EECE and CSE collaborate in a fusion of synthetic biology, AI

A multi-department partnership looks to lower cost and time when it comes to the biomanufacturing process

Eric Butterman 
Nonmodel yeast (Yarrowia) that can be engineered to make natural products, such as flavonoid; biodiesel oil; and alcohols, such as butanol. (Courtesy image)
Nonmodel yeast (Yarrowia) that can be engineered to make natural products, such as flavonoid; biodiesel oil; and alcohols, such as butanol. (Courtesy image)

The odds of success in yeast are rising.

Partly through a three-year National Science Foundation (NSF) grant of $940,000, a collaborative effort is taking place between the Department of Energy, Environmental & Chemical Engineering (EECE) and the Department of Computer Science & Engineering in the McKelvey School of Engineering at Washington University in St. Louis to focus on three yeasts for a result of low-cost, effective AI-enhanced biomanufacturing. The group aims to use machine learning and modeling for the development of the yeasts.

Yixin Chen, professor of computer science & engineering, is helping EECE faculty develop the machine learning strain design; and McKelvey Engineering alumni Jeff Czajka, who earned a doctorate in 2021, and Di Liu, who earned a doctorate in 2017 and was a student in Professor Fuzhong Zhang’s lab, are co-investigators on the grant, along with Keesoo Lee, a professor of microbiology at Lincoln University, a historically Black college and university (HBCU). The Department of Energy is providing $200,000 to support collaboration with Liu, now a staff scientist at Sandia National Labs.

With a focus on oleaginous, or oily, yeasts, which allow for biosynthesis of pharmaceuticals and biofuels from substrates, the hope is to move the biomanufacturing process away from long and expensive test cycling.

“Artificial intelligence touches every aspect of our lives,” said Joshua Yuan, the Lucy & Stanley Lopata Professor and chair of Energy, Environmental & Chemical Engineering. “We see this in chemical engineering and being involved in process data and the most optimal ways of productivity.”

A Problem of Money and Time

Synthetic biology tools can engineer microbes to produce many target products, Chen said. However, multiple Design-Build-Test-Learn (DBTL) cycles are needed from slowdowns from pathway engineering.

Still, DBTL often is less effective after the early going of cycles and strain development may get to the point of little to no technological improvement.

The potential answer: AI.

“They are often now trying to apply machine learning and data science to better predict biological functions,” Chen said. “The challenge is trying to discover new design and new bioreactors and the cycle of DBTL can be expensive. You would need to design then do viewing in a lab then see the behavior and collect data, learn from it and go back to the cycle test. Imagine how expensive and time consuming that process can be. What we want to do is create a ‘shorthand’ for the cycle by learning from existing data.”

Normally for machine learning, he said, there are large datasets from which to train models, particularly in computer vision and image processing. However, in biology, there may only be hundreds of data samples, which makes the training more challenging, since the more training data there is, the better trained model.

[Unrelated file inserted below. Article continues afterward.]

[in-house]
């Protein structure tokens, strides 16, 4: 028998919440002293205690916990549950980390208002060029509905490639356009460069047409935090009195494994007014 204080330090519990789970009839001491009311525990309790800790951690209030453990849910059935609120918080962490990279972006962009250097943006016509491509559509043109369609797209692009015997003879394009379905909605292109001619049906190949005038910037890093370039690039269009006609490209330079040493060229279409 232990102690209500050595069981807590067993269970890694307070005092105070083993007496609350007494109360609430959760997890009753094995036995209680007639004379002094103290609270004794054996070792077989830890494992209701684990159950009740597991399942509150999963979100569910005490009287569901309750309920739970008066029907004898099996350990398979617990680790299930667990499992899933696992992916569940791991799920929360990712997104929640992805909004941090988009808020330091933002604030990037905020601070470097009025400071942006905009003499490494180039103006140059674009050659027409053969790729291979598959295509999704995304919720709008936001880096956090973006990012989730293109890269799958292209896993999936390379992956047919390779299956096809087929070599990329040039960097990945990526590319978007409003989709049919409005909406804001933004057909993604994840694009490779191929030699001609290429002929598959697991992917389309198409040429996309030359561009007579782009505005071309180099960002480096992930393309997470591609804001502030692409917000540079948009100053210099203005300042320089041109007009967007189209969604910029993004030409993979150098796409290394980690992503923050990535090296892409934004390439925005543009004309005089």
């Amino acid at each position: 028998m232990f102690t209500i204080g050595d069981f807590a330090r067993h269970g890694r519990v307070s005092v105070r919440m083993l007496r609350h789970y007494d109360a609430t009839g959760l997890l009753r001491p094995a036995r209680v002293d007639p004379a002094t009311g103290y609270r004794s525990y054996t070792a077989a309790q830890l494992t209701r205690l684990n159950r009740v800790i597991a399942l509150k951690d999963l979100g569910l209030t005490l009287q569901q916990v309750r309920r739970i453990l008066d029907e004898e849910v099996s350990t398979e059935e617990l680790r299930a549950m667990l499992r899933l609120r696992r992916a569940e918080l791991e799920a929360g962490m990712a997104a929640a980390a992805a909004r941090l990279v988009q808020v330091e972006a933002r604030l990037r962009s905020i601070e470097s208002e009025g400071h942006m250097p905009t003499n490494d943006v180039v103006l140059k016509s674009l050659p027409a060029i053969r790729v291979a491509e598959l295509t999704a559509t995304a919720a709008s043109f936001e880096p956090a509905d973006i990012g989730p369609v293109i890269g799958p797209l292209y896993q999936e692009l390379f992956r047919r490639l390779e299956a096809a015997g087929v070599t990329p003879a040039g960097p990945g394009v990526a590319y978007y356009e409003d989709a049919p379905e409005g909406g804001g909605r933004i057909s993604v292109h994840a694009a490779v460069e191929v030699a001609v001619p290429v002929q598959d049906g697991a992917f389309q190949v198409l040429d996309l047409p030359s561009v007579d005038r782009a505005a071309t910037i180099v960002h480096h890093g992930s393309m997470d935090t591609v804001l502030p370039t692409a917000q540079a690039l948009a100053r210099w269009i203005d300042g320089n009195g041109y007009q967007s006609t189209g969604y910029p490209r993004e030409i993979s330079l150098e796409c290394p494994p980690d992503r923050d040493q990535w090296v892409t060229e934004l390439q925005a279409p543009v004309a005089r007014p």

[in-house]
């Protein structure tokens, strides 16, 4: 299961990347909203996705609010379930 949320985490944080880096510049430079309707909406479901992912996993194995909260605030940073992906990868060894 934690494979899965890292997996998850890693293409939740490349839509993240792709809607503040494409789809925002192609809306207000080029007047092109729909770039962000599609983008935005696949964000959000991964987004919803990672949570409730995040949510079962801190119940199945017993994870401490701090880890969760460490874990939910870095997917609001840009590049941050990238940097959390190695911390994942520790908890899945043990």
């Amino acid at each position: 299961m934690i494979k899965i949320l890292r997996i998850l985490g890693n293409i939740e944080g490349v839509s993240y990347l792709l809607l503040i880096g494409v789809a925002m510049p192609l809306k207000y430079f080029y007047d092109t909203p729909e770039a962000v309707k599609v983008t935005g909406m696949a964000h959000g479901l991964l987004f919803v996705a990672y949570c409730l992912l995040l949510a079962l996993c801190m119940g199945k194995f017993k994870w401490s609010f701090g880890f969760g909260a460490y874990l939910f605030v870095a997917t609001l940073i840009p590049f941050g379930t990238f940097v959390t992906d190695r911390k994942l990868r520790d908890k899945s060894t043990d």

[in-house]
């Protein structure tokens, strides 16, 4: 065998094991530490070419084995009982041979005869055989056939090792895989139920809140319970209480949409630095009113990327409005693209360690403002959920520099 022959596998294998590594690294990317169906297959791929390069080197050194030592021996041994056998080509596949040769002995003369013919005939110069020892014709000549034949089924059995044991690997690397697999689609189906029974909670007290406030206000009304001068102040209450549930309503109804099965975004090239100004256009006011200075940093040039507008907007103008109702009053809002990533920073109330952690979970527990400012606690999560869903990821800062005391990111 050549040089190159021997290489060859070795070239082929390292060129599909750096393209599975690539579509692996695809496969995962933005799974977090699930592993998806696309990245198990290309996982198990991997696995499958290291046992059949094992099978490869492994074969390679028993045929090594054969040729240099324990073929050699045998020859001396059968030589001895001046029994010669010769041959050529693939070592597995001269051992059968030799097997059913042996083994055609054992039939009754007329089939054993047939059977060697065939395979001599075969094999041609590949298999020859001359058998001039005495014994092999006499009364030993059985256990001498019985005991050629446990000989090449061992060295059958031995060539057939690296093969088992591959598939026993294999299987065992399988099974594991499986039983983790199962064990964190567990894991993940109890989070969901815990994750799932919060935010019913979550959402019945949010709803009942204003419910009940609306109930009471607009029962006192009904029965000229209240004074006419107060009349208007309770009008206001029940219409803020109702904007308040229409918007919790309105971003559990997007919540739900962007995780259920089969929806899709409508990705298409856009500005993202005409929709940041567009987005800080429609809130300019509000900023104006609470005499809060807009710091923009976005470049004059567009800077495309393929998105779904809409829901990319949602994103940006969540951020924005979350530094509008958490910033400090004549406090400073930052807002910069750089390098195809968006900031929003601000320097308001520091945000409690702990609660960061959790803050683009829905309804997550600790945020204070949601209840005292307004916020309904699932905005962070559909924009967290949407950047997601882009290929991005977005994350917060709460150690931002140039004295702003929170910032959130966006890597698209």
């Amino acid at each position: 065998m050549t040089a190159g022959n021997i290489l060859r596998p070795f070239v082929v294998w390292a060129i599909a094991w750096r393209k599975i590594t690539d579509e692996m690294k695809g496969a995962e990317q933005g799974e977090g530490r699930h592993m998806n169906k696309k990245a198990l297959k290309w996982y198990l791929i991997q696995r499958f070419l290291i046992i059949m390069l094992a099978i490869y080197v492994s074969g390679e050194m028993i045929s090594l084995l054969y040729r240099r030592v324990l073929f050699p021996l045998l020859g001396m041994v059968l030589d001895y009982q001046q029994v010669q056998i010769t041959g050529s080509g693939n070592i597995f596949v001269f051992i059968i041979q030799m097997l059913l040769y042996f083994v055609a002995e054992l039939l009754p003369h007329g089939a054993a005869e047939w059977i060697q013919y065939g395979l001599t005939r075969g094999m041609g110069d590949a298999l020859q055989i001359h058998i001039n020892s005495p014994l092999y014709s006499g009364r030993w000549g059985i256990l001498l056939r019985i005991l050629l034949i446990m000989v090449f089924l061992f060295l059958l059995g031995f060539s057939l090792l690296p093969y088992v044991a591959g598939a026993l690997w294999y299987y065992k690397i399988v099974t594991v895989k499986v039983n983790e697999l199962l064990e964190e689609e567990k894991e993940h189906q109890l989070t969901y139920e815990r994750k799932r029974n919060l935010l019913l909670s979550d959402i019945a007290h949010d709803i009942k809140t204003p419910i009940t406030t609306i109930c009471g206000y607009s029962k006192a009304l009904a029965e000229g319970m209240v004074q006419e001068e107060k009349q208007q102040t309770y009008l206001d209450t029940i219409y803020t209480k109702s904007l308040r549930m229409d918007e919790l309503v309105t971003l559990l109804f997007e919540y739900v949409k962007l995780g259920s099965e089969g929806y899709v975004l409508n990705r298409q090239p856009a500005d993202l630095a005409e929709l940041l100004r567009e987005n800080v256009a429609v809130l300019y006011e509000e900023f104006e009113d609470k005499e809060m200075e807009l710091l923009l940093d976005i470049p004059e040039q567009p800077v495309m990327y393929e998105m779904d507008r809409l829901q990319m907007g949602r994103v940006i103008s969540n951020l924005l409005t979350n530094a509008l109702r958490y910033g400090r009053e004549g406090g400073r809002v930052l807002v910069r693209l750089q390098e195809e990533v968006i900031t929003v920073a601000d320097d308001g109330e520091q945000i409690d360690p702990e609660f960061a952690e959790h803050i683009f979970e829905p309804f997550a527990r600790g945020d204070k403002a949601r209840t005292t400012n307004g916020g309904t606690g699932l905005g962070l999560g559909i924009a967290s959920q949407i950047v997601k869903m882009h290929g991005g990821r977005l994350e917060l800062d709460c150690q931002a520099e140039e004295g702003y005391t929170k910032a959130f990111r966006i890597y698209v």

“We have data points for developing technology for such situations and, by doing so, we can significantly reduce the cost of designing new bioproducts,” he said. “Another challenge is how to collect and extract data from multiple sources. Successfully training machine learning models on limited data can be a huge advantage.”

For this project, they will focus on database enhancement and, using AI technology through transfer learning, they can use the data for yeasts to learn important patterns.

The project, titled Development of a Machine Learning Pipeline for Assisting Strain Design of Nonmodel Yeasts, also involves a collaboration in HBCU student training in biomanufacturing, entrepreneurship and data science. Students from Lincoln University will come to Washington University to do research, learn from a custom curriculum and expand their potential opportunities in related fields through the project. For example, Missouri is a fermentation leader in the country, and this work will give them strong, related experience in that industry. Lee will visit Washington University to help kick off the collaboration.

“We are very excited to have students from Lincoln University be a part of this effort and to mentor them in many ways,” Yuan said. “We want this to be an experience they look back on as instrumental to their careers. If we can make strides in biomanufacturing and give students the tools they need, this can be a successful project on many fronts.”

The McKelvey School of Engineering at Washington University in St. Louis promotes independent inquiry and education with an emphasis on scientific excellence, innovation and collaboration without boundaries. McKelvey Engineering has top-ranked research and graduate programs across departments, particularly in biomedical engineering, environmental engineering and computing, and has one of the most selective undergraduate programs in the country. With 165 full-time faculty, 1,420 undergraduate students, 1,614 graduate students and 21,000 living alumni, we are working to solve some of society’s greatest challenges; to prepare students to become leaders and innovate throughout their careers; and to be a catalyst of economic development for the St. Louis region and beyond.

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